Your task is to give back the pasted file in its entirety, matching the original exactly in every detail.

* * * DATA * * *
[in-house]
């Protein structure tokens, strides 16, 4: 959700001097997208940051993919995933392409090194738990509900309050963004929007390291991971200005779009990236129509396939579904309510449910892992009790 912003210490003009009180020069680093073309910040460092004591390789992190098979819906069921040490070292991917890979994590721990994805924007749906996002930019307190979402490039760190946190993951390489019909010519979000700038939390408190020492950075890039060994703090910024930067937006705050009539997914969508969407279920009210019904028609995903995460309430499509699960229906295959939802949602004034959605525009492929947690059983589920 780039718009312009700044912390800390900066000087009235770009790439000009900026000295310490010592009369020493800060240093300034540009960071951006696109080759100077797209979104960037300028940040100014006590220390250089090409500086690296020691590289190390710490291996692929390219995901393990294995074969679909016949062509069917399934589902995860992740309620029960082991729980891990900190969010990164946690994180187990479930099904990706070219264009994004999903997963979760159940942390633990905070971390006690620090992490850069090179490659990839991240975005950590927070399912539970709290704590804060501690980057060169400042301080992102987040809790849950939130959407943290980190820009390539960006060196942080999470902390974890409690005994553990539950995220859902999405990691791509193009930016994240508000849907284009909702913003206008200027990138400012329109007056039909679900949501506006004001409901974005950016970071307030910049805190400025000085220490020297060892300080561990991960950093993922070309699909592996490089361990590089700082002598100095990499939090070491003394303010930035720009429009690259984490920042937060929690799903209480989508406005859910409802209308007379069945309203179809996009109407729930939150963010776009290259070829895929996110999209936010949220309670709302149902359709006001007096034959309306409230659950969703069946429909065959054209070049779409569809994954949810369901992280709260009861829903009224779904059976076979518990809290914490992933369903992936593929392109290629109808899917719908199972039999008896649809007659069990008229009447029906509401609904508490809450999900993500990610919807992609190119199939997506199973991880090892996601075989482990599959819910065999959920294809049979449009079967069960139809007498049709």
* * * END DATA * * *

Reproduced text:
[in-house]
């Protein structure tokens, strides 16, 4: 959700001097997208940051993919995933392409090194738990509900309050963004929007390291991971200005779009990236129509396939579904309510449910892992009790 912003210490003009009180020069680093073309910040460092004591390789992190098979819906069921040490070292991917890979994590721990994805924007749906996002930019307190979402490039760190946190993951390489019909010519979000700038939390408190020492950075890039060994703090910024930067937006705050009539997914969508969407279920009210019904028609995903995460309430499509699960229906295959939802949602004034959605525009492929947690059983589920 780039718009312009700044912390800390900066000087009235770009790439000009900026000295310490010592009369020493800060240093300034540009960071951006696109080759100077797209979104960037300028940040100014006590220390250089090409500086690296020691590289190390710490291996692929390219995901393990294995074969679909016949062509069917399934589902995860992740309620029960082991729980891990900190969010990164946690994180187990479930099904990706070219264009994004999903997963979760159940942390633990905070971390006690620090992490850069090179490659990839991240975005950590927070399912539970709290704590804060501690980057060169400042301080992102987040809790849950939130959407943290980190820009390539960006060196942080999470902390974890409690005994553990539950995220859902999405990691791509193009930016994240508000849907284009909702913003206008200027990138400012329109007056039909679900949501506006004001409901974005950016970071307030910049805190400025000085220490020297060892300080561990991960950093993922070309699909592996490089361990590089700082002598100095990499939090070491003394303010930035720009429009690259984490920042937060929690799903209480989508406005859910409802209308007379069945309203179809996009109407729930939150963010776009290259070829895929996110999209936010949220309670709302149902359709006001007096034959309306409230659950969703069946429909065959054209070049779409569809994954949810369901992280709260009861829903009224779904059976076979518990809290914490992933369903992936593929392109290629109808899917719908199972039999008896649809007659069990008229009447029906509401609904508490809450999900993500990610919807992609190119199939997506199973991880090892996601075989482990599959819910065999959920294809049979449009079967069960139809007498049709």